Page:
UI senior Morgan Zuidema exhibits automated external defibrillator (AED) operations on a practice dummy to a classroom of UI students at the UI Campus Recreation & Wellness Center.
About 30 students gathered in a meeting room at the University of Iowa Campus Recreation & Wellness Center on Monday, Oct. 29, practicing CPR breaths and compressions.
Most didn't know it, but they were part of an effort to help the University of Iowa meet the standards required to be certified as a HeartSafe Campus by the National Collegiate Emergency Medical Services Association.
If and when a cardiac arrest happens on campus, UI officials want to make sure there are sufficient CPR-trained people and defibrillators in close proximity to improve survival odds.
"I make it a habit in new places, looking to see where they are," said pediatric cardiologist Dr. Dianne Atkins about automated external defibrillators (AED).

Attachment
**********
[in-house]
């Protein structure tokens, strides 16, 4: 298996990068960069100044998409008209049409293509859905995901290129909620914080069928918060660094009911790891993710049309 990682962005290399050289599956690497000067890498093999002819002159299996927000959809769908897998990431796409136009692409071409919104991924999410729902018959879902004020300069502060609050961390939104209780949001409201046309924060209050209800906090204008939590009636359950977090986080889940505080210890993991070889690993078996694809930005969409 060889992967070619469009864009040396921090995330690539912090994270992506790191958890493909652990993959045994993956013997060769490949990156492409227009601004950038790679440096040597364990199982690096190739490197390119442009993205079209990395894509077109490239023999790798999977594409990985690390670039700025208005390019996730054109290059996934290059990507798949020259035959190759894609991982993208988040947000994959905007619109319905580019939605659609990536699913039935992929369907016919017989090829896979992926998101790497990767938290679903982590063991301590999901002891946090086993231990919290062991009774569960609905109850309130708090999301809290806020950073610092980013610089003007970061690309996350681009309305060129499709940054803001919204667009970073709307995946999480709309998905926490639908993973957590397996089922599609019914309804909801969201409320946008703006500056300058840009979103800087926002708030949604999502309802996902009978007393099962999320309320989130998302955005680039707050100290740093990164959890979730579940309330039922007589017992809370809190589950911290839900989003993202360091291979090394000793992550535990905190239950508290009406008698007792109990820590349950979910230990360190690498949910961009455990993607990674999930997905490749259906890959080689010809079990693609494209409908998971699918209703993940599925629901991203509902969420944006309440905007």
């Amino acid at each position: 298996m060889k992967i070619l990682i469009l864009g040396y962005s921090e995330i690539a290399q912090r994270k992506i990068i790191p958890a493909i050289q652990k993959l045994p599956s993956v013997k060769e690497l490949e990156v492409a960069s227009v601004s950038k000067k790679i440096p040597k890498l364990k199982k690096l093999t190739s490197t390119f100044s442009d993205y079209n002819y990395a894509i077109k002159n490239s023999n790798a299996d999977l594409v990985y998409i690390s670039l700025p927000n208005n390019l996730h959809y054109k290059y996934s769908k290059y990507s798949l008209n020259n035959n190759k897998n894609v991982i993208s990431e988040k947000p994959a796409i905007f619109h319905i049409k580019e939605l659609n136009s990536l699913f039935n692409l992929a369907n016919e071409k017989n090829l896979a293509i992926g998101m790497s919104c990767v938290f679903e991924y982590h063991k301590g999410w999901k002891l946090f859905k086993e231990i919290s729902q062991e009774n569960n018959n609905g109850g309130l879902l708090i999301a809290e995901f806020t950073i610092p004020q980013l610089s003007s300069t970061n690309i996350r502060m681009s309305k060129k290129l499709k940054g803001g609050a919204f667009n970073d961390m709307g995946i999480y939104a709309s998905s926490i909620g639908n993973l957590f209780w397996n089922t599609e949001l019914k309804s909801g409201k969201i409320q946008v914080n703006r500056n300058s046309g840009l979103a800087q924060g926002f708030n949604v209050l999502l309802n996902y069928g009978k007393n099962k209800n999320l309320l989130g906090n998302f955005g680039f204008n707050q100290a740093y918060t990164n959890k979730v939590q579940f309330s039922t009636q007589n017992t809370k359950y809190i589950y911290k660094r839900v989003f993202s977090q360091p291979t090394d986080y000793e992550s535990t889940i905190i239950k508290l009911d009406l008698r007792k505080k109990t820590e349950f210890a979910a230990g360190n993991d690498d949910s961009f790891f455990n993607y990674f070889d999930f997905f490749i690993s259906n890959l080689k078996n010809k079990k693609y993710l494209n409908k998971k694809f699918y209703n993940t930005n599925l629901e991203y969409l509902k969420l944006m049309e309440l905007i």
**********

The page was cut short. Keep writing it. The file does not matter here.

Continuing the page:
Atkins has been working on the Richard Kerber HeartSafe Initiative since last summer with Dr. Richard Kerber's wife, Linda Kerber. Linda launched the program in honor of her husband shortly after his passing. He died Nov. 8, 2016, after treating patients at UIHC and contributing to cardiac arrest response for more than 45 years.
If at least 5 percent of the UI campus becomes trained in CPR, installs AEDs in more buildings and improves signage, it could be the first campus in the state to receive a HesrtSafe certification. UI officials think they're pretty close, or have possibly exceeded the requirements.
Atkins said they'll submit an application in February and find out if they are certified at the Medical Services Association conference next year.